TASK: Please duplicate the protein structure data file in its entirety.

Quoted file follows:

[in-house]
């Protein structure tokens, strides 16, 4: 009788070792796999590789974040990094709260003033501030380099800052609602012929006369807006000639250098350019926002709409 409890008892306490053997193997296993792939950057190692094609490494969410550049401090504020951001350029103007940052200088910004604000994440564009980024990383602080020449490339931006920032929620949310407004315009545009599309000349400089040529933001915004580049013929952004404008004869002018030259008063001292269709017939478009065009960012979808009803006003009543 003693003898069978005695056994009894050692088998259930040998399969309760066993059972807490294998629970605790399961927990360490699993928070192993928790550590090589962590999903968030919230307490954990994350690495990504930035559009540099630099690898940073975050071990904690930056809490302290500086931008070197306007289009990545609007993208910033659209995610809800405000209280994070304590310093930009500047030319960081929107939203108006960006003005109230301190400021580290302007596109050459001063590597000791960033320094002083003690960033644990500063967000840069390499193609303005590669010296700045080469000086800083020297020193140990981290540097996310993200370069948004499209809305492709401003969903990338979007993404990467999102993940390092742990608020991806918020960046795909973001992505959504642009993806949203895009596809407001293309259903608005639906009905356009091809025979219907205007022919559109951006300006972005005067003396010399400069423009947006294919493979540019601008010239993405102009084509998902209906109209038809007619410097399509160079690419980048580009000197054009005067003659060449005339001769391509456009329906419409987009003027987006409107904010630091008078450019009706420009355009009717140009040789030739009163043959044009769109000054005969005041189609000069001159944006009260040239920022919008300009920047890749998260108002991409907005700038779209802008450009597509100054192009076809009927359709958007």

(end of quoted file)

[in-house]
């Protein structure tokens, strides 16, 4: 009788070792796999590789974040990094709260003033501030380099800052609602012929006369807006000639250098350019926002709409 409890008892306490053997193997296993792939950057190692094609490494969410550049401090504020951001350029103007940052200088910004604000994440564009980024990383602080020449490339931006920032929620949310407004315009545009599309000349400089040529933001915004580049013929952004404008004869002018030259008063001292269709017939478009065009960012979808009803006003009543 003693003898069978005695056994009894050692088998259930040998399969309760066993059972807490294998629970605790399961927990360490699993928070192993928790550590090589962590999903968030919230307490954990994350690495990504930035559009540099630099690898940073975050071990904690930056809490302290500086931008070197306007289009990545609007993208910033659209995610809800405000209280994070304590310093930009500047030319960081929107939203108006960006003005109230301190400021580290302007596109050459001063590597000791960033320094002083003690960033644990500063967000840069390499193609303005590669010296700045080469000086800083020297020193140990981290540097996310993200370069948004499209809305492709401003969903990338979007993404990467999102993940390092742990608020991806918020960046795909973001992505959504642009993806949203895009596809407001293309259903608005639906009905356009091809025979219907205007022919559109951006300006972005005067003396010399400069423009947006294919493979540019601008010239993405102009084509998902209906109209038809007619410097399509160079690419980048580009000197054009005067003659060449005339001769391509456009329906419409987009003027987006409107904010630091008078450019009706420009355009009717140009040789030739009163043959044009769109000054005969005041189609000069001159944006009260040239920022919008300009920047890749998260108002991409907005700038779209802008450009597509100054192009076809009927359709958007």